Palestinian-Syrian refugee walks a path of dedicated learning and selfless service

Mohammad Hameed is standing on the plaza near the Joseph Smith Building. Hameed traveled from Lebanon to Utah in 2022 to pursue a degree in chemical engineering. (Amy Ortiz)

Yearning to ease his family’s burden at age 15, Palestinian-Syrian refugee Mohammad Hameed embarked on a path of dedicated learning and selfless service.

Throughout this journey, Hameed has embraced opportunities such as applying for a scholarship to attend high school in Jordan, acquiring higher education at BYU and using his skills and education to give back to his community.

“He is a beautiful image and a radiation of hope … to those who want to reach their dreams through hard working and determination, even though he started from point zero,” his father, Ragheb Hameed, said.

Mohammad Hameed and his younger brother in Syria. Mohammad Hameed and his family lived in Syria until 2012. (Mohammad Hameed)

Mohammad was born in Syria in 2003 — the place his Palestinian ancestors evacuated to in 1948. He and his family lived in Syria until the end of 2012, when the growing conflict in Syria caused them to seek refuge in the Rashidieh refugee camp located in Lebanon.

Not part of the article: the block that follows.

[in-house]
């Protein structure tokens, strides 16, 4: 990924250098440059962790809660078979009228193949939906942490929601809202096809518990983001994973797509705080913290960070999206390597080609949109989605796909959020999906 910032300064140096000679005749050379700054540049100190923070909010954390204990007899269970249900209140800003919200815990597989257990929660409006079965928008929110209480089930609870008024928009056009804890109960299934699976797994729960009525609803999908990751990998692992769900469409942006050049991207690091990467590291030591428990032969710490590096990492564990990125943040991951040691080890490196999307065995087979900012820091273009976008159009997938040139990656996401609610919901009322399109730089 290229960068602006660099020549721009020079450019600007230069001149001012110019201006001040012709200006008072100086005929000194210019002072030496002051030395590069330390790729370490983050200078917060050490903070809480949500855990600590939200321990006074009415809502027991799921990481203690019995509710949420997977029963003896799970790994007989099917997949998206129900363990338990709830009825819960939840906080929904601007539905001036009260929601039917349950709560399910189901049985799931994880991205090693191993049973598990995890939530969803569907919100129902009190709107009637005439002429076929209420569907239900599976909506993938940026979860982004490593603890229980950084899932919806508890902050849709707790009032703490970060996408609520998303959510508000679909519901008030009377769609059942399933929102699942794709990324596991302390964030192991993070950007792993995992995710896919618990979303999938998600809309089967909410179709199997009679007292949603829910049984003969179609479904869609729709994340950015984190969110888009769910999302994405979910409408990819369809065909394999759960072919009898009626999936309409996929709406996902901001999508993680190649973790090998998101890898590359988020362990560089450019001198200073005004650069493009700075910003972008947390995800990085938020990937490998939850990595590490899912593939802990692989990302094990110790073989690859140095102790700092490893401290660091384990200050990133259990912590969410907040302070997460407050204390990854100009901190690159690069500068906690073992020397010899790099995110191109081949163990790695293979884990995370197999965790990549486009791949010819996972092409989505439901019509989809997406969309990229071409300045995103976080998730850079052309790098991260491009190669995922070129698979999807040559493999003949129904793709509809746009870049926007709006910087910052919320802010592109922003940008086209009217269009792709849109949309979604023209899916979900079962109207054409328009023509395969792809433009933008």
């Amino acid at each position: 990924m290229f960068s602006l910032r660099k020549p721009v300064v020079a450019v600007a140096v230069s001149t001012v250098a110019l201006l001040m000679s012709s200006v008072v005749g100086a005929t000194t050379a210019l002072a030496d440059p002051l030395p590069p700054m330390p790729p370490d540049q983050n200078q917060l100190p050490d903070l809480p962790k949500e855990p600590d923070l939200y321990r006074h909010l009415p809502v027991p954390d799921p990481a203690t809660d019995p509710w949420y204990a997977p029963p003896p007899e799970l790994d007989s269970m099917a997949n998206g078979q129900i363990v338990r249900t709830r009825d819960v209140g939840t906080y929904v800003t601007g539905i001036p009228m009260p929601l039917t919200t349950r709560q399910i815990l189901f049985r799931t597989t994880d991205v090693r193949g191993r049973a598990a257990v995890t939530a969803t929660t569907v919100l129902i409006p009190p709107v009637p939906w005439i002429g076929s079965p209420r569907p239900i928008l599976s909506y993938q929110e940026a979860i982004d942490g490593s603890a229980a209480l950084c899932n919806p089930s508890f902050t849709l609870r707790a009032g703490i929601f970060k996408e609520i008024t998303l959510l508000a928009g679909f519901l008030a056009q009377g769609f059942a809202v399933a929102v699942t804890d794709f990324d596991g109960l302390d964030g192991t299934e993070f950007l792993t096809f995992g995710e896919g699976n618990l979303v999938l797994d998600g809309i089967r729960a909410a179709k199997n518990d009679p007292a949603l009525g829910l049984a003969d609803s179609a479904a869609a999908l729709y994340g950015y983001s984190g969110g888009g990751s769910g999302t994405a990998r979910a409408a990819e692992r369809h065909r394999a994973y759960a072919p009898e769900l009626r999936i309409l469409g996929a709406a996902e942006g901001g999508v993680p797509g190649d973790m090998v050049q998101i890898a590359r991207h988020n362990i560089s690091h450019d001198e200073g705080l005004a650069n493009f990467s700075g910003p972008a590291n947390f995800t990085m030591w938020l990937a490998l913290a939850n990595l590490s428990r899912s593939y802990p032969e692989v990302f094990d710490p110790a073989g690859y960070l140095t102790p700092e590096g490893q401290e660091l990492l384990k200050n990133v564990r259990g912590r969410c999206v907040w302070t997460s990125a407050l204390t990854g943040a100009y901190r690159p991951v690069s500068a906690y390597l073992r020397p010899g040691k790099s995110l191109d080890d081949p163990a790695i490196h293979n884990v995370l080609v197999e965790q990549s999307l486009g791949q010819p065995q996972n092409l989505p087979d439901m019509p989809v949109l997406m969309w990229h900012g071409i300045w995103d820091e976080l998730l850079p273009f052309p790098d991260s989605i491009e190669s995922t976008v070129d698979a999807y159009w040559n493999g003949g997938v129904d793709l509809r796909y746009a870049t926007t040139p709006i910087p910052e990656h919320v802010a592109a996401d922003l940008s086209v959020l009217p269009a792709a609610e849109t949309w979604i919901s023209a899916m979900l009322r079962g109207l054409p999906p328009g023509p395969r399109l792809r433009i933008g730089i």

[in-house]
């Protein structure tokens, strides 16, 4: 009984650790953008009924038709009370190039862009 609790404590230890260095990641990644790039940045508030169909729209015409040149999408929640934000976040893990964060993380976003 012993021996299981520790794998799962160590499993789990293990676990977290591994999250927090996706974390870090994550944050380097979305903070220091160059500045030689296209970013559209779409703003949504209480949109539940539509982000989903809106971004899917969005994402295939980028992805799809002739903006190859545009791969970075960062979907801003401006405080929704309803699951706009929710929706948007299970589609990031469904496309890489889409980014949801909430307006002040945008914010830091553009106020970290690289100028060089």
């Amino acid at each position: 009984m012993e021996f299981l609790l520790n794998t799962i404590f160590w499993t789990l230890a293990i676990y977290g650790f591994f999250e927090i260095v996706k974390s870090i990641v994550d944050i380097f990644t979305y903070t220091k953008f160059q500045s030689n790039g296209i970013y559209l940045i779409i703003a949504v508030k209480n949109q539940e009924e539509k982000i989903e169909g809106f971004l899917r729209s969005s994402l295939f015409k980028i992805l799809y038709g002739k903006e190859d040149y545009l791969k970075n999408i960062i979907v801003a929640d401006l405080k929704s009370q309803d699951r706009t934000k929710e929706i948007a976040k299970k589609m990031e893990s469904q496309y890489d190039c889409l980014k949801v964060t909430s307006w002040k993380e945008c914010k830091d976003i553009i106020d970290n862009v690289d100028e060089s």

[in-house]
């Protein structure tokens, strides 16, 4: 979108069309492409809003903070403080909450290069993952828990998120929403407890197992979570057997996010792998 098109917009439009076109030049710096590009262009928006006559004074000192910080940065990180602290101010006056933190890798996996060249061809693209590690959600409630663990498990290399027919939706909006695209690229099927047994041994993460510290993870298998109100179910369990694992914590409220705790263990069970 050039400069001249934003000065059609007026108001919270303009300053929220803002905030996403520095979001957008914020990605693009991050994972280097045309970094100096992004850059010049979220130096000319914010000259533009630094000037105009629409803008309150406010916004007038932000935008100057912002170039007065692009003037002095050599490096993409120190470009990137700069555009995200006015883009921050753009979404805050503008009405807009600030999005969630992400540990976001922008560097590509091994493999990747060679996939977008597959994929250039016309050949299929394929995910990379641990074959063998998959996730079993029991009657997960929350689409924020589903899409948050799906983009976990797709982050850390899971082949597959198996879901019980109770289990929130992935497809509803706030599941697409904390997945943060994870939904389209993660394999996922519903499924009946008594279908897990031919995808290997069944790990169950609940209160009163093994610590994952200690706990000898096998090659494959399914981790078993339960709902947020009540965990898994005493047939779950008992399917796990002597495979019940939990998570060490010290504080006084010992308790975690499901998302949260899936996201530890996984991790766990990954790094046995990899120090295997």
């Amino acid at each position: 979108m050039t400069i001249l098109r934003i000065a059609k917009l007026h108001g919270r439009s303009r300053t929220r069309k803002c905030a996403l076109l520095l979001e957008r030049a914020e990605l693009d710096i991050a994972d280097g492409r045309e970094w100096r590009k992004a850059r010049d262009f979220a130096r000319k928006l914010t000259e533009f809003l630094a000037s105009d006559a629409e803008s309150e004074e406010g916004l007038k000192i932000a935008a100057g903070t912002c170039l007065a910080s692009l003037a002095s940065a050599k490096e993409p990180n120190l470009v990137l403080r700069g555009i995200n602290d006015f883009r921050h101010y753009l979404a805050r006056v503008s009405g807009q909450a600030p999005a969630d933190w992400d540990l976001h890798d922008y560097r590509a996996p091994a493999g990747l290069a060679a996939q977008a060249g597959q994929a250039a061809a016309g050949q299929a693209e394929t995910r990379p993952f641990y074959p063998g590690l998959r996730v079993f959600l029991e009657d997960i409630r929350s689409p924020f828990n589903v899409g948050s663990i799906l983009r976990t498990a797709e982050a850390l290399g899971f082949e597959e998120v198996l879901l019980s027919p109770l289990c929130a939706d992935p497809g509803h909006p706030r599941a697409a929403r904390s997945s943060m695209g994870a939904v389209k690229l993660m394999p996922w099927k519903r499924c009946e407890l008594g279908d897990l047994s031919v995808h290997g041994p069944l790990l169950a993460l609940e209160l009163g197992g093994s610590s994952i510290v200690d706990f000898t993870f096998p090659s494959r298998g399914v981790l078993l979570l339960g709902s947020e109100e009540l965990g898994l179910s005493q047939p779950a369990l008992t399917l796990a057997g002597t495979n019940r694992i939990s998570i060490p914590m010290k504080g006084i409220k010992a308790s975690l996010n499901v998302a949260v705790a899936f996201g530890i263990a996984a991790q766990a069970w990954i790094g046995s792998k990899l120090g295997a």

“We had to leave for us to be safe,” Mohammad said. “So we left to Lebanon and the situation was … safer, but it wasn’t better.”

Mohammad described the life of refugees back home as “shallow” and filled with suffering. He also said the work industry in Lebanon discriminates against Palestinians by limiting their vocational opportunities. 

“I can’t … express how hard it is,” Mohammad said. “We face different kinds of discrimination (and) don’t have what motivates us to build a future and dream about our future life.” 

Seeing his father struggle to keep his family afloat, Mohammad felt the urge to begin working at a restaurant located in the Rashidieh refugee camp.

“I felt like I had the responsibility to do something,” Mohammad said.

Despite his eagerness to help, the negative work environment caused Mohammad to resign just two weeks later. However, he said his father’s response to his resignation impacted him.

“I didn’t send you to work to get money, I sent you to work to realize how important education is, and that it’s your way out,” Mohammad’s father said. 

Attending one of the schools run by the United Nations Relief and Works Agency, Mohammad began studying and working hard to excel in school.

“I just started focusing on my education because I thought my education is the way to get out of the country, help my family, give back to the community (and) help the refugees in general,” he said.

In 2018, an UNRWA school counselor informed Mohammad and a group of students about a scholarship opportunity to attend high school in Jordan, though the counselor did not specify which school.